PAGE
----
Posted by: Ben Copper

Sources: Manufacturing.net, The Manufacturing Institute, White House press release, The Economist

Photo Credit: courtesy of flickr user The U.S. National Archives

American Manufacturing Starting to Make Sense Again

reshoringIn the past decade, offshoring was considered an obvious business decision for companies that wanted to reduce costs and increase profits. However, this trend may soon begin to wane as many American companies, both large and small, return to the U.S.

This so called “Reshoring Movement” has been generating a large amount of buzz, especially as high profile companies such as General Electric and Apple plan to start manufacturing more products back home. This reverse course is based both in public relations and sound economic reasoning. While larger companies often leave the majority of their manufacturing abroad, they are still able to benefit from the positive publicity of selling some American-made goods. For smaller businesses, it makes clear economic sense primarily due to soaring wages in low-cost countries. For instance, the pay and benefits for the average Chinese factory worker increased by 10% a year between 2000 and 2005 and rose to 19% a year between 2005 and 2010. This increase has made offshoring only marginally cheaper, and firms still have to deal with other problems such as intellectual property theft and unwieldy supply chains.

This trend ties in nicely with the issue over consistently high US import levels and enormous trade deficits. Harry Moser, head of the Chicago-based Reshoring Initiative, states that “since the 1950s, about three million manufacturing jobs have been lost to imported goods. So to balance the deficit we’ll need to bring back three million jobs.” While “reshoring” has only brought back around 50,000 jobs in terms of offsetting trade imbalances, it is an interesting development that is worth further exploration.

Posted by: Matthew Goldberg

Sources: The Economist, MIT Technology Review, Forbes

Photo Credit: World Class Manufacturing Academy courtesy of flickr user Chrysler-Group

Wilson Center Policy Brief Series: Manufacturing Matters, Strengthening America: Inventing the Future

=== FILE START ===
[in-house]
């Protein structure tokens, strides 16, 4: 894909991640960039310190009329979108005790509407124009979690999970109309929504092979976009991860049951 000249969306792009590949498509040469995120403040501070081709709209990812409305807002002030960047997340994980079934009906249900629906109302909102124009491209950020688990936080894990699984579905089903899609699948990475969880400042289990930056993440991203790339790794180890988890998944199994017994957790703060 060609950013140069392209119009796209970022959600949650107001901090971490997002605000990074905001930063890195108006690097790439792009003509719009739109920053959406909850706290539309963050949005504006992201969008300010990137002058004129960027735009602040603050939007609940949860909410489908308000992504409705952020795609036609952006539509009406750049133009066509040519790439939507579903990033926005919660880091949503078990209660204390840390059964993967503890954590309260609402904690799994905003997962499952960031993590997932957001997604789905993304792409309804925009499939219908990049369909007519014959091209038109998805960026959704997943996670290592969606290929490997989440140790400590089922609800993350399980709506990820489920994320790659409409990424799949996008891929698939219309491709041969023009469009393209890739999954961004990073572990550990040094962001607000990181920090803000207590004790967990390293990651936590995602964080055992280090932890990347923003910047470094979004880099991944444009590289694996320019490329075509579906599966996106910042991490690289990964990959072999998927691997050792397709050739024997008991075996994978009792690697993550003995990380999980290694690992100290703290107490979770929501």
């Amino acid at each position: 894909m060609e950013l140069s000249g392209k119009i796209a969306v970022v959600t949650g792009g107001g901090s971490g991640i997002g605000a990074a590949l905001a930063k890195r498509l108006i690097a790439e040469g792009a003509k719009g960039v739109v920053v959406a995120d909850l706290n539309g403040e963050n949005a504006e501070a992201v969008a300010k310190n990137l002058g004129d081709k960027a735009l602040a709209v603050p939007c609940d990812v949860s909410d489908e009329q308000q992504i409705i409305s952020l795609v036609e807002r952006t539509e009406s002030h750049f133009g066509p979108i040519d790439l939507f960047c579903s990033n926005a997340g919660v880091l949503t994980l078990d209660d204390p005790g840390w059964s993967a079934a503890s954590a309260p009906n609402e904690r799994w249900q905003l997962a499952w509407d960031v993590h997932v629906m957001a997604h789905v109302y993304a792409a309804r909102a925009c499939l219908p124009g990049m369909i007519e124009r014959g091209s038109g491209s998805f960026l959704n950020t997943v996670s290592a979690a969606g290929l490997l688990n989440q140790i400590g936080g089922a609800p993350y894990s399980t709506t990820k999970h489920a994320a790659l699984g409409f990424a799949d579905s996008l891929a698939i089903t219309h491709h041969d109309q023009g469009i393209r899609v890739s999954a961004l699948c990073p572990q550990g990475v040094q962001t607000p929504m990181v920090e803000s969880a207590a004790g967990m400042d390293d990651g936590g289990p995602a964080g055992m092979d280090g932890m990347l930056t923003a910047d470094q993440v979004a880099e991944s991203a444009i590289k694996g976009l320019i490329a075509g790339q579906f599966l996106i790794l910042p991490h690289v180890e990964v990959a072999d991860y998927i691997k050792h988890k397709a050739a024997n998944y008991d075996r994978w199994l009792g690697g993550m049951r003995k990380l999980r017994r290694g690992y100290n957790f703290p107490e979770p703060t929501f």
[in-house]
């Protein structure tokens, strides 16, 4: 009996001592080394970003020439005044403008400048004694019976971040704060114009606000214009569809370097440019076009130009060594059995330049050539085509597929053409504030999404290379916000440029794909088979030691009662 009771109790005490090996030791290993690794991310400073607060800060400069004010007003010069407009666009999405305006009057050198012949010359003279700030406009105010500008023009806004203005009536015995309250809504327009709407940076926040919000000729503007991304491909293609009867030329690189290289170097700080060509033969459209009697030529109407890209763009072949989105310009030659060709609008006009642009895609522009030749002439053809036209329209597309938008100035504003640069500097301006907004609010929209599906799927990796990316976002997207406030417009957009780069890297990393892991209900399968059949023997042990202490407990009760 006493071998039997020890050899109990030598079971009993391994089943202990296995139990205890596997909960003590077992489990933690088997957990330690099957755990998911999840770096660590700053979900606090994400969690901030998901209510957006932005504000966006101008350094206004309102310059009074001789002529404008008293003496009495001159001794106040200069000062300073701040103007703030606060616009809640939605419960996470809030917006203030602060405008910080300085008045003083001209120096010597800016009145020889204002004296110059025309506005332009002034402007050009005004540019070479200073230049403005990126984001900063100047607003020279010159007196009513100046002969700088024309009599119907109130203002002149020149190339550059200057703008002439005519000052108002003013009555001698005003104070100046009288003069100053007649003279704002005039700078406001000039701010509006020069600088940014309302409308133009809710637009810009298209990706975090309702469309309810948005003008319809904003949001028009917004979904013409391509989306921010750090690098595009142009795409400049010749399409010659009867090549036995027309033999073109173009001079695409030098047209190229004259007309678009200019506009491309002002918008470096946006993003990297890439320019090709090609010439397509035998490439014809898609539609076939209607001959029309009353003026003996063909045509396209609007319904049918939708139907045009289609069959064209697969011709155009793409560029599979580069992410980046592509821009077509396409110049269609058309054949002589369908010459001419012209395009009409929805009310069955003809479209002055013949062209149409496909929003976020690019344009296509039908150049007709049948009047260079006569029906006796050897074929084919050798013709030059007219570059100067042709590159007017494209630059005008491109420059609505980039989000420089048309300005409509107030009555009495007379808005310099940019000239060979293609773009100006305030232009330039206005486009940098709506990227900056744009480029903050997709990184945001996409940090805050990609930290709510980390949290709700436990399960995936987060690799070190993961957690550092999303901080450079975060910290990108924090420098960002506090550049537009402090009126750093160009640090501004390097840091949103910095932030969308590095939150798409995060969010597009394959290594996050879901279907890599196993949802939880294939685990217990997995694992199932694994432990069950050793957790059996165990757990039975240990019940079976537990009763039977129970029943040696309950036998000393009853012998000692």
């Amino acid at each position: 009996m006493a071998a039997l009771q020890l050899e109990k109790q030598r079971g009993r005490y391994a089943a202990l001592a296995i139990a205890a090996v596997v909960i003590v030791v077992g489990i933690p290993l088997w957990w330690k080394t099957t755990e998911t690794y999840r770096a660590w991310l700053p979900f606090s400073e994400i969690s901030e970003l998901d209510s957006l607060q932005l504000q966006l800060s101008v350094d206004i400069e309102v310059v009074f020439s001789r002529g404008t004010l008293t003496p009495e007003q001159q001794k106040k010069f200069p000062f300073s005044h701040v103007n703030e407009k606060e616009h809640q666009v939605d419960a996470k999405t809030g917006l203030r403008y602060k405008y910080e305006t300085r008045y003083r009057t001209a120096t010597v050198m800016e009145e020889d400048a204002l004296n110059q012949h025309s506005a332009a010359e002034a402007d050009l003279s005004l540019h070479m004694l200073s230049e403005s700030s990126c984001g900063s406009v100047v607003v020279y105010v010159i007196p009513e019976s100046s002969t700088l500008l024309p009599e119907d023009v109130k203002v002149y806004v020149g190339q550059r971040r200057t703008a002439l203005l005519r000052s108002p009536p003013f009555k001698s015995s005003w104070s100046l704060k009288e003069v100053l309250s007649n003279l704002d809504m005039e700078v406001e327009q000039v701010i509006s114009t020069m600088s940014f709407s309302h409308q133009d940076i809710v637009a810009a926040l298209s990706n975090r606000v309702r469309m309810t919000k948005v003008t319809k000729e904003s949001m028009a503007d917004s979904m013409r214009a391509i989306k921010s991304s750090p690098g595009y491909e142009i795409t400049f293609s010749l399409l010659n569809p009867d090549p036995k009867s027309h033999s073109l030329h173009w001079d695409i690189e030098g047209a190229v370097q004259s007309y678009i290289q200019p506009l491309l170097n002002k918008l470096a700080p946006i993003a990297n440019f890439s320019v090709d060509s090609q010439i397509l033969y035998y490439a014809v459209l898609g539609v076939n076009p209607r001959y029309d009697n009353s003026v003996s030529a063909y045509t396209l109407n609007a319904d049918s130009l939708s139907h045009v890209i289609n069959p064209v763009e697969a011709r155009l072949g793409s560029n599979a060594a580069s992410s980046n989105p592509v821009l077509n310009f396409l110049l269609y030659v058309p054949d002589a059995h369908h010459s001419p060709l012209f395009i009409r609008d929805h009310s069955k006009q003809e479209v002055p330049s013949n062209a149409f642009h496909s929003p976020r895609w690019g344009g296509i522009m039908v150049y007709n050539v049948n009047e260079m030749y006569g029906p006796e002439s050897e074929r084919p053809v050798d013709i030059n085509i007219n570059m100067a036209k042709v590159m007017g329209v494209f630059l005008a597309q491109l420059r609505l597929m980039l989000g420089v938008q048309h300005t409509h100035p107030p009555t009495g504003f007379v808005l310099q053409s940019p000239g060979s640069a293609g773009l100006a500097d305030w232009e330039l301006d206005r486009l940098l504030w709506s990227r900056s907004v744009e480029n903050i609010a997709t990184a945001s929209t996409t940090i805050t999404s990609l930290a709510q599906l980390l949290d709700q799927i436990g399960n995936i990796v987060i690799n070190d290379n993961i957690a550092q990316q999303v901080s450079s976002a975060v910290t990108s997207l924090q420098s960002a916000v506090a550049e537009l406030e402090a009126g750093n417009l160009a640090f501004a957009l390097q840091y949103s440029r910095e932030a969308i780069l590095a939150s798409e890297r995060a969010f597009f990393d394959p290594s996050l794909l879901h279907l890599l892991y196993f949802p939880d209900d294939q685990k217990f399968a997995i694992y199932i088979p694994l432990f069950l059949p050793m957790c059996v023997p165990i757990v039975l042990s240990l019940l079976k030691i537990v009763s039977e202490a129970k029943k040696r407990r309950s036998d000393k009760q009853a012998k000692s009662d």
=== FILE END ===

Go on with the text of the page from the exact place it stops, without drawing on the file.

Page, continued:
The Wilson Center recently released two essays by Kent Hughes, Director of the Program on America and the Global Economy, in its series of policy briefs on critical issues which will run from now until Inauguration Day.
 

Manufacturing Matters

Manufacturing plays a key role in the U.S. economy and will continue to do so. The private sector provides roughly 70 percent of total U.S. spending on research and development, and the bulk of that amount comes from manufacturing enterprises. Manufacturing generates 90 percent of U.S. patents. It also is central to the system that translates laboratory research into commercial products, thus generating jobs and creating wealth. Manufacturing also constitutes the single most important export sector of the economy and is thus critical to America’s ability to pay its way in the international economy. Finally, manufacturing generates millions of jobs, which provide pay and benefits that exceed the national average. Looking ahead, the United States needs a manufacturing strategy that can support the emergence of advanced manufacturing processes that, in conjunction with low-cost energy, can revitalize the U.S. manufacturing sector.

>> Read the Policy Brief in its Entirety

Strengthening America: Inventing the Future

The U.S. innovation system has enormous strengths, including public and private support for research and development, the world’s best university system, and an entrepreneurial risk-taking culture. But those elements of the system now face several domestic and international challenges. In the United States, cuts in federal spending could reduce support for university research. The kindergarten through 12th grade (K–12) education system struggles to keep pace with the rising demands of the 21st-century workplace. Internationally, the United States now faces competition to attract or keep advanced manufacturing firms, research facilities, and top scientific talent. The United States will need to maintain support for research and development (R&D), improve its education system, and learn from best practices around the world.

>> Read the Policy Brief in its Entirety

Bringing Veterans and their Skills to the Manufacturing Sector

Four companies- Boeing, Lockheed-Martin, Alcoa Inc., and General Electric- are taking on the issue of veteran unemployment in a creative way. On October 15th, this group of industry mammoths unveiled an innovative program designed to train and hire veterans to work in the manufacturing sector. Building upon the substantive skills veterans have already acquired from their military training, these programs will work with local community and technical colleges to help veterans learn new skills and earn additional certifications. This training will enable veterans to begin to fulfill the industry’s need for 600,000 highly-skilled employees which companies say they cannot find in the United States.